693, § 723 (Tiffany’s ed. 1925). In other words, as stated for this Court by Judge McSherry in Weed v. Lewis, 80 Md. 126, 128, 30 A. 610 (1984), in speaking of a justice of the peace but just as appropriate if he had referred to the district court or any other lower court: “If having jurisdiction of the subject-matter he subsequently proceeded irregularly or erroneously [(as is asserted by Abell here)], this in no manner affected his jurisdiction and the appropriate and only remedy was by an appeal from his judgment to the Circuit Court, for which appeal the law makes ample provision.” See Parker v. Berryman, 174 Md. 356, 360-61, 198 A. 708 (1938); Crichton v. State, 115 Md. 423, 429-30, 81 A. 36 (1911); Gaither v. Watkins, 66 Md. 576, 580, 8 A. 464 (1887). Accordingly, if the judgment of the district court is adverse to Abell, a review by means of appeal will be available to that corporation to test the correctness of the complained of deposition rulings; therefore, certiorari, like mandamus, may not be utilized as a substitute method for obtaining a review by the circuit court of those rulings.

Appellant additionally seeks, under the Declaratory Judgment Act, Code (1974), Courts Article, §§ 3-401 to 3-415, to obtain from the circuit court a declaration that it is entitled, over Stay Trim’s objection, to depose Kidder and use his testimony in the district court proceeding. We conclude that the appellant is not entitled to such a declaration. Abell’s contention to the contrary is without merit and is fully rebutted by the decision of this Court in Grimm v. Co. Comm’rs of Wash. Co., 252 Md. 626,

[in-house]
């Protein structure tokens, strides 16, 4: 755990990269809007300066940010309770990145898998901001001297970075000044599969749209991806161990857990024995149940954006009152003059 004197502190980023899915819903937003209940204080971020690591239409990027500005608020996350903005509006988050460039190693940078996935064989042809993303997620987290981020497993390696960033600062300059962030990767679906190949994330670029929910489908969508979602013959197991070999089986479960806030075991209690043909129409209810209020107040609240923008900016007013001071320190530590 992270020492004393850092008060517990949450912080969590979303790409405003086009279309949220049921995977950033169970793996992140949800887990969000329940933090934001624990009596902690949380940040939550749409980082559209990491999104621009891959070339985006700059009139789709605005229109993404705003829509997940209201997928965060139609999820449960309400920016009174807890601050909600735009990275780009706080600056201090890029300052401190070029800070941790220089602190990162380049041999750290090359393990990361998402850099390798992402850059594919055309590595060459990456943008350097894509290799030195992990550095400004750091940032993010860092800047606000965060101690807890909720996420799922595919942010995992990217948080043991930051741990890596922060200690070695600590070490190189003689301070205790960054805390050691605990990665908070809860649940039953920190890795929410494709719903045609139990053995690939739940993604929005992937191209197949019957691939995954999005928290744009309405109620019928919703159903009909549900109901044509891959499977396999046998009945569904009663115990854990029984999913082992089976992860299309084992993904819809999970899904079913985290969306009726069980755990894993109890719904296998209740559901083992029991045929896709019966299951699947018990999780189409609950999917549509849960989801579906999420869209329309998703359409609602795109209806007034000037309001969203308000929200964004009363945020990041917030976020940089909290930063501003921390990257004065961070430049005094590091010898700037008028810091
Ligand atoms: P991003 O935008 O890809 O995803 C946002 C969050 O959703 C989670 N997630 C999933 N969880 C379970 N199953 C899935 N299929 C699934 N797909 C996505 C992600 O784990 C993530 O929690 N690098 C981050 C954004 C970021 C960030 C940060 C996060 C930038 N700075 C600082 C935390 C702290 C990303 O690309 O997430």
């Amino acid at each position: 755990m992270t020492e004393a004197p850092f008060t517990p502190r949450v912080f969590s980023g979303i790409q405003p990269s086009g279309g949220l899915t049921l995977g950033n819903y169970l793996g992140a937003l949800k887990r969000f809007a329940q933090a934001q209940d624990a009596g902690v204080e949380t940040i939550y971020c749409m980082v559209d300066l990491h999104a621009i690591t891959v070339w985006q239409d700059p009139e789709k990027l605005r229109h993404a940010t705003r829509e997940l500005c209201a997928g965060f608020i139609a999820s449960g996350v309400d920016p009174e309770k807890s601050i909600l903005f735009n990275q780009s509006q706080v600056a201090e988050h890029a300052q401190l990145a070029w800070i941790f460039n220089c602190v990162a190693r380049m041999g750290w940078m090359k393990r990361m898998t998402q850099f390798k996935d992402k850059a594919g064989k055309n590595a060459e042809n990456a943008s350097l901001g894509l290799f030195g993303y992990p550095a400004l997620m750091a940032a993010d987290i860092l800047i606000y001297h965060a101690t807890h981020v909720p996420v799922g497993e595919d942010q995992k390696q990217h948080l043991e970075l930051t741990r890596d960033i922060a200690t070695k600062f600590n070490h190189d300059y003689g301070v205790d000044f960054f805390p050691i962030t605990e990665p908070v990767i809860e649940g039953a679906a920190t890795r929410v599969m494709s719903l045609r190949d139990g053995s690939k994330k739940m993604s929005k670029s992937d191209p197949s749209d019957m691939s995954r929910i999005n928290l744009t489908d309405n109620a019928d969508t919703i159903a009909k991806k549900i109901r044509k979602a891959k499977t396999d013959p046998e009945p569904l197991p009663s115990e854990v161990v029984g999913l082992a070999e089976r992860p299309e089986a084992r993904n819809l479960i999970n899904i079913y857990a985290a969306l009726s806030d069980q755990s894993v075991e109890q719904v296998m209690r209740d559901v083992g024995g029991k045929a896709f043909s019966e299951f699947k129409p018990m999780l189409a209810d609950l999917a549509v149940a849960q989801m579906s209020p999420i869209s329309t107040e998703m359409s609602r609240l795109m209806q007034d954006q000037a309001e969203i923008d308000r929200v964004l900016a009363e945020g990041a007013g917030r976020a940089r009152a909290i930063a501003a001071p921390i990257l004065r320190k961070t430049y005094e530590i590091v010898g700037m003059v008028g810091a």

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250 A.2d 866 (1969), in which, largely relying on Baltimore v. Seabolt, 210 Md. 199, 123 A.2d 207 (1956), Judge Barnes for the Court pointed out:

“By the enactment of the Acts of 1945, Chapter 724 [(the Declaratory Judgment Act)], the General Assembly made it clear that declaratory relief was to be granted under the Act notwithstanding the availability of another adequate remedy either at law or in equity. . . . This legislation, however, did not modify, either by terms or by construction, the explicit language of Section 6 of the Act [(now Code (1974), § 3-409 of the Courts Article)], and our decision in Seabolt made it clear that the Act, as amended by the Act of 1945, Chapter 724 did not say `that there is a right to declaratory relief wherever there is a right to a usual legal or equitable remedy; it says that the existence of such a remedy shall not bar declaratory relief, not that ordinary relief and declaratory relief shall be co-extensive.’ (210 Md. at 209, 123 A.2d at 211.) Seabolt also makes it clear that even after the amendment to the act `some discretion is left to the courts’ in granting declaratory relief.
* * *